Two Ottoman princesses have just visited the site and president Erdogan is also expected to come.
According to Hungarian and Turkish researchers „it is almost certain” that they have found the burial place of Suleiman the Magnificent.
Officially it was announced at a press conference organized by the Turkish Cooperation and Coordination Agency in Budapest last December.
The news quickly became an international sensation, even the biggest newspapers like The Guardian published the story.
Why is it so significant?
Because Suleiman the Magnificent is considered to be the most successful Turkish monarch conquering the Middle East and a part of Europe, under his administration the Ottoman state ruled over 20 to 30 million people.
Suleiman died in 1566 during the siege of the Hungarian fortress of Szigetvár. His body was taken back to Constantinople but his internal organs were buried near the battlefield.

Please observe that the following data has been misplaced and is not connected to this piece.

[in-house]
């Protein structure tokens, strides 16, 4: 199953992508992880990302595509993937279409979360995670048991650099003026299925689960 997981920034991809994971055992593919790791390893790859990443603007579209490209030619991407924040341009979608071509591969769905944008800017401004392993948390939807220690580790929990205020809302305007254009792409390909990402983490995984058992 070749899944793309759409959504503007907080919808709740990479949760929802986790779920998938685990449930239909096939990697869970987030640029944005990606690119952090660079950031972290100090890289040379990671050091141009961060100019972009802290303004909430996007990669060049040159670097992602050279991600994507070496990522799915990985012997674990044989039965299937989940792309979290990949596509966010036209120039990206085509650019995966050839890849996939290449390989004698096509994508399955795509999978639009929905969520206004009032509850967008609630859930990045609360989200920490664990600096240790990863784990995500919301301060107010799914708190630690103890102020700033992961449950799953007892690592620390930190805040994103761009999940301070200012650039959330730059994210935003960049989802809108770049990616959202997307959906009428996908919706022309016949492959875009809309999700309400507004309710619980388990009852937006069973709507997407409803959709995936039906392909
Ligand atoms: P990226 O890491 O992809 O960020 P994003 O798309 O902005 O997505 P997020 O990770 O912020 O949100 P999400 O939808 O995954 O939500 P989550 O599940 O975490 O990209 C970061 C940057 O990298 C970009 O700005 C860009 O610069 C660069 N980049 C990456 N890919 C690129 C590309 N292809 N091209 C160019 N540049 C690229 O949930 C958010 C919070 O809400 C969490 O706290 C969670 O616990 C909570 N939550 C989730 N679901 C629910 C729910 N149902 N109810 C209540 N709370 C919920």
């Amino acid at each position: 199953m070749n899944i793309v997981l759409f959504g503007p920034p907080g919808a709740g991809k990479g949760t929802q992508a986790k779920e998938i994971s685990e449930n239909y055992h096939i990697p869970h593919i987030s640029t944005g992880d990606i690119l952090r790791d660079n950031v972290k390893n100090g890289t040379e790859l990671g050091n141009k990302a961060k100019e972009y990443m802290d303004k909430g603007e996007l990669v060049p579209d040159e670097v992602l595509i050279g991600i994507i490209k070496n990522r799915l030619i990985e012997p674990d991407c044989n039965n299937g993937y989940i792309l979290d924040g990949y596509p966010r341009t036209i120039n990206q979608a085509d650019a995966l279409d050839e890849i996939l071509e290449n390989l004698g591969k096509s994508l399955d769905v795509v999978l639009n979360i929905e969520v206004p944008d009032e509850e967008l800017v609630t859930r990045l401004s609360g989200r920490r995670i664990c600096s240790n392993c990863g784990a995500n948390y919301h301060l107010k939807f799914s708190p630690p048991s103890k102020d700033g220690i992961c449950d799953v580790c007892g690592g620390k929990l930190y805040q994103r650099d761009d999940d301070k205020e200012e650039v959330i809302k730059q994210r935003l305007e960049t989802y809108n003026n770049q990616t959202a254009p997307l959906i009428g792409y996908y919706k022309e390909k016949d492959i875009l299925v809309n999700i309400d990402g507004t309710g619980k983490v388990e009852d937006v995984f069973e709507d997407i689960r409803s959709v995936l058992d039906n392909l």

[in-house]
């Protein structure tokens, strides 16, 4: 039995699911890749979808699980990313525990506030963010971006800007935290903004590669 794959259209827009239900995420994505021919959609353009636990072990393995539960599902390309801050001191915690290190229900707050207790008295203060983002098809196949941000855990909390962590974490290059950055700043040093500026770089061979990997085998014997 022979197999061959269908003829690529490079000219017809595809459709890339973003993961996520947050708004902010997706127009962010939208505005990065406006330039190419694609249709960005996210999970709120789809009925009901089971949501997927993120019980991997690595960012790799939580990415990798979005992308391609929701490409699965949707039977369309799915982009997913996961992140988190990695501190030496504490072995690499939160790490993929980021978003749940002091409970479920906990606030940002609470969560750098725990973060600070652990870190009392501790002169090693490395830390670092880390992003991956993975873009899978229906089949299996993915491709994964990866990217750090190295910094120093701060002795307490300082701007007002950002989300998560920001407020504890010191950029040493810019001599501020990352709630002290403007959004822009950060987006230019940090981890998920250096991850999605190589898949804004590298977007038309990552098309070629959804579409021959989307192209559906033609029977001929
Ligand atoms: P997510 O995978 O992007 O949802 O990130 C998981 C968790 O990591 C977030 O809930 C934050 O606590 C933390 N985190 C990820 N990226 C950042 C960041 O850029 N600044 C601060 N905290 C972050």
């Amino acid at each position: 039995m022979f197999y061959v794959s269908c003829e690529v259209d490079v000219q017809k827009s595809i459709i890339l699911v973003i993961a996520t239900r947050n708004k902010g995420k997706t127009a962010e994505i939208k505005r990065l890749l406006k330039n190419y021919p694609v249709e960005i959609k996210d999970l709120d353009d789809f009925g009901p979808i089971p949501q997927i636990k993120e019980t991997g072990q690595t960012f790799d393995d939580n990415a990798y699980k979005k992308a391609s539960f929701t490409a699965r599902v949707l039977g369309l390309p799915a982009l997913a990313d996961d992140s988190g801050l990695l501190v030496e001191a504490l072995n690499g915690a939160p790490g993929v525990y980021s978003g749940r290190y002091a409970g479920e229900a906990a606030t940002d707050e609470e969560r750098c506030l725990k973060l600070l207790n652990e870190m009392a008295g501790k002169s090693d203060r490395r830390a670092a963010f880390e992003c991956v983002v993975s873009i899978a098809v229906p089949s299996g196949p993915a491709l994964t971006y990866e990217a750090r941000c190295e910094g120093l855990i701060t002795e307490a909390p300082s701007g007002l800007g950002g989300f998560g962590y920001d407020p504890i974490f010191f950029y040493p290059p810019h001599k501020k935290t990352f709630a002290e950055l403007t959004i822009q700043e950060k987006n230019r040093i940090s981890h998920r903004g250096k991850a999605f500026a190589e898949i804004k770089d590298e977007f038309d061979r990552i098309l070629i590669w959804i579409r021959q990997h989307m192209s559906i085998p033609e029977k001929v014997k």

Later a turbeh and a mosque were built over the sultan’s remains but in the 1680s the Habsburgs troops destroyed everything and the people forgot the place.
Centuries later archaeologists tried to find the tomb but failed until now, when the geographers, historians and archaeologists started to use new methods and new technology, and deduced the current excavating site where the work is still in progress. But it is more and more likely that they really found the tomb.
It means Szigetvár has a good chance to be a pilgrimage for the Turks.
A couple of days ago Suleiman’s two descendants visited the place. Princess Keniz Mourad and princess Mediha Nami Osmanoglu de Fernandez were apparently touched when stepped on the famous location. (The whole Ottoman dynasty had to leave the country after Ataturk took control in the early 1920s. Today most of the family members live ordinary lives in different countries across the world.)
As the importance of the discovery unfolds more and more visitors are expected to come. According to the Hungarian media Turkish president Erdogan is also planning to arrive at Szigetvár.
Photó: Tamás Sóki/MTI